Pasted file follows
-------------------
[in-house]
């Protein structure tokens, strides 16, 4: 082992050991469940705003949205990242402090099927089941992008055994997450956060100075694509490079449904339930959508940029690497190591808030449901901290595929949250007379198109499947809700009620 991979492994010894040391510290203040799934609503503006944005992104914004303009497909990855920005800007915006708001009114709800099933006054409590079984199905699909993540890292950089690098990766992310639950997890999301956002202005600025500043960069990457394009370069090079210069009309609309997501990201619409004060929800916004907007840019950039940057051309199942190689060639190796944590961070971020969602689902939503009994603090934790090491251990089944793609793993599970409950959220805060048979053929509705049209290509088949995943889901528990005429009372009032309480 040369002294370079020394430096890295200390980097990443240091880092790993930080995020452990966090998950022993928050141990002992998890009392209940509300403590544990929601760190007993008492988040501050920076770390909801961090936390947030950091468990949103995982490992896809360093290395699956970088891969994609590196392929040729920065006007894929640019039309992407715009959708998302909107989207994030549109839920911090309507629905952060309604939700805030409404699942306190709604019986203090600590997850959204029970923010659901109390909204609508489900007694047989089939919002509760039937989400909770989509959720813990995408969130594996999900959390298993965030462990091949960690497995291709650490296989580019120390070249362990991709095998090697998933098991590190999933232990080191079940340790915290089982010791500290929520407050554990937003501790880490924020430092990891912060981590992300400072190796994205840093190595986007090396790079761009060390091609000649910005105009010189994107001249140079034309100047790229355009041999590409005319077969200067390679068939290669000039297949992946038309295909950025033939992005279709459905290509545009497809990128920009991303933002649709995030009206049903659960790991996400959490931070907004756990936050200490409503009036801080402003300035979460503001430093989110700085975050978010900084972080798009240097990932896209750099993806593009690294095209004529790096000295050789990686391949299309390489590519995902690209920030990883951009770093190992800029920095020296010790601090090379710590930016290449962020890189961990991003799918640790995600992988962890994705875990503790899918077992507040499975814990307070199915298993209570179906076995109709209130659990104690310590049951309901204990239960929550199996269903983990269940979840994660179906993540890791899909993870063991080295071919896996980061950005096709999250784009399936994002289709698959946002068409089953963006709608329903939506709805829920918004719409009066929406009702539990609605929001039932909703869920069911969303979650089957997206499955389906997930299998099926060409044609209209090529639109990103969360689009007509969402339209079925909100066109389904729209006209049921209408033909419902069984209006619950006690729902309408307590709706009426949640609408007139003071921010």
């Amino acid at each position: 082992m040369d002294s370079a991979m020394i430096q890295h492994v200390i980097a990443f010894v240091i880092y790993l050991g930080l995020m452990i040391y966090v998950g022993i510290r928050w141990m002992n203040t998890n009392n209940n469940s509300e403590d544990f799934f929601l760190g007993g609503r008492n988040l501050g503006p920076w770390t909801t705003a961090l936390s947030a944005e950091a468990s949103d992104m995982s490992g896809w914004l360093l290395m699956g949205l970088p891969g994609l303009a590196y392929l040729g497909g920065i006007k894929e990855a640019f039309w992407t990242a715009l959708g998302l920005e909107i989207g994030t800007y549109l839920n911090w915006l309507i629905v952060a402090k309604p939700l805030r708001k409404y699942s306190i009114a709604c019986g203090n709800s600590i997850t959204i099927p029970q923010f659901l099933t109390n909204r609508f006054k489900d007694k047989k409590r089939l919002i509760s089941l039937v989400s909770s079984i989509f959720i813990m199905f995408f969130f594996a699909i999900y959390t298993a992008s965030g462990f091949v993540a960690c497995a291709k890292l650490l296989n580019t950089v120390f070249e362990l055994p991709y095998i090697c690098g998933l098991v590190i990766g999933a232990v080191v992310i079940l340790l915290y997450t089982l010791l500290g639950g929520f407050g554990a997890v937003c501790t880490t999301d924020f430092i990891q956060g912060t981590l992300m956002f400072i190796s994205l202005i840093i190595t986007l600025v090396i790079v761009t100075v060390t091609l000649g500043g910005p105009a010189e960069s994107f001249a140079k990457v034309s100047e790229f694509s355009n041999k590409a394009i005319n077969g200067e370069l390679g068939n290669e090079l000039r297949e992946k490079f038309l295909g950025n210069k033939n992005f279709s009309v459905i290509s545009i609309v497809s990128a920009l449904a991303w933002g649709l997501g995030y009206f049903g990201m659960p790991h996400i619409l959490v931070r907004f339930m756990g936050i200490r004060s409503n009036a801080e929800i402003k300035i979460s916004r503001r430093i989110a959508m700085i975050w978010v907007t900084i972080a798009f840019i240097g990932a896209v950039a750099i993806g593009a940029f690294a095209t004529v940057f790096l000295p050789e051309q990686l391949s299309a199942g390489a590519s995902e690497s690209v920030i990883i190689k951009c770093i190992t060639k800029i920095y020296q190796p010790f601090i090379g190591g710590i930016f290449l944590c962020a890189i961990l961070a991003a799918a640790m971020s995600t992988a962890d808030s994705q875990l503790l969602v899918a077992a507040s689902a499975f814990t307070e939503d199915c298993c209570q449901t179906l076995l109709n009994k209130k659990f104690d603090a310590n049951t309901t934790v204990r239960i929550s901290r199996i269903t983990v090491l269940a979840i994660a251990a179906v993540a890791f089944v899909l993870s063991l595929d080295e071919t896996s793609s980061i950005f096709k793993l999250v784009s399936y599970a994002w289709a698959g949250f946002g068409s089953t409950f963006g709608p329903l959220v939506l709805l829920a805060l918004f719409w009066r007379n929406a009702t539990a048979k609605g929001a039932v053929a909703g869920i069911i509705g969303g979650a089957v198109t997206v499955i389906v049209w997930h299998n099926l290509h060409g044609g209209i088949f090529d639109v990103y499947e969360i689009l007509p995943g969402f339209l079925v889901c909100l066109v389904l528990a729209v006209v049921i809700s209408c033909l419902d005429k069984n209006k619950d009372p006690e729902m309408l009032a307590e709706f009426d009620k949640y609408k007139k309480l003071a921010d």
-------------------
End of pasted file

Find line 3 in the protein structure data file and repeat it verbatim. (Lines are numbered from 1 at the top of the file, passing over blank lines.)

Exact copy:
């Amino acid at each position: 082992m040369d002294s370079a991979m020394i430096q890295h492994v200390i980097a990443f010894v240091i880092y790993l050991g930080l995020m452990i040391y966090v998950g022993i510290r928050w141990m002992n203040t998890n009392n209940n469940s509300e403590d544990f799934f929601l760190g007993g609503r008492n988040l501050g503006p920076w770390t909801t705003a961090l936390s947030a944005e950091a468990s949103d992104m995982s490992g896809w914004l360093l290395m699956g949205l970088p891969g994609l303009a590196y392929l040729g497909g920065i006007k894929e990855a640019f039309w992407t990242a715009l959708g998302l920005e909107i989207g994030t800007y549109l839920n911090w915006l309507i629905v952060a402090k309604p939700l805030r708001k409404y699942s306190i009114a709604c019986g203090n709800s600590i997850t959204i099927p029970q923010f659901l099933t109390n909204r609508f006054k489900d007694k047989k409590r089939l919002i509760s089941l039937v989400s909770s079984i989509f959720i813990m199905f995408f969130f594996a699909i999900y959390t298993a992008s965030g462990f091949v993540a960690c497995a291709k890292l650490l296989n580019t950089v120390f070249e362990l055994p991709y095998i090697c690098g998933l098991v590190i990766g999933a232990v080191v992310i079940l340790l915290y997450t089982l010791l500290g639950g929520f407050g554990a997890v937003c501790t880490t999301d924020f430092i990891q956060g912060t981590l992300m956002f400072i190796s994205l202005i840093i190595t986007l600025v090396i790079v761009t100075v060390t091609l000649g500043g910005p105009a010189e960069s994107f001249a140079k990457v034309s100047e790229f694509s355009n041999k590409a394009i005319n077969g200067e370069l390679g068939n290669e090079l000039r297949e992946k490079f038309l295909g950025n210069k033939n992005f279709s009309v459905i290509s545009i609309v497809s990128a920009l449904a991303w933002g649709l997501g995030y009206f049903g990201m659960p790991h996400i619409l959490v931070r907004f339930m756990g936050i200490r004060s409503n009036a801080e929800i402003k300035i979460s916004r503001r430093i989110a959508m700085i975050w978010v907007t900084i972080a798009f840019i240097g990932a896209v950039a750099i993806g593009a940029f690294a095209t004529v940057f790096l000295p050789e051309q990686l391949s299309a199942g390489a590519s995902e690497s690209v920030i990883i190689k951009c770093i190992t060639k800029i920095y020296q190796p010790f601090i090379g190591g710590i930016f290449l944590c962020a890189i961990l961070a991003a799918a640790m971020s995600t992988a962890d808030s994705q875990l503790l969602v899918a077992a507040s689902a499975f814990t307070e939503d199915c298993c209570q449901t179906l076995l109709n009994k209130k659990f104690d603090a310590n049951t309901t934790v204990r239960i929550s901290r199996i269903t983990v090491l269940a979840i994660a251990a179906v993540a890791f089944v899909l993870s063991l595929d080295e071919t896996s793609s980061i950005f096709k793993l999250v784009s399936y599970a994002w289709a698959g949250f946002g068409s089953t409950f963006g709608p329903l959220v939506l709805l829920a805060l918004f719409w009066r007379n929406a009702t539990a048979k609605g929001a039932v053929a909703g869920i069911i509705g969303g979650a089957v198109t997206v499955i389906v049209w997930h299998n099926l290509h060409g044609g209209i088949f090529d639109v990103y499947e969360i689009l007509p995943g969402f339209l079925v889901c909100l066109v389904l528990a729209v006209v049921i809700s209408c033909l419902d005429k069984n209006k619950d009372p006690e729902m309408l009032a307590e709706f009426d009620k949640y609408k007139k309480l003071a921010d």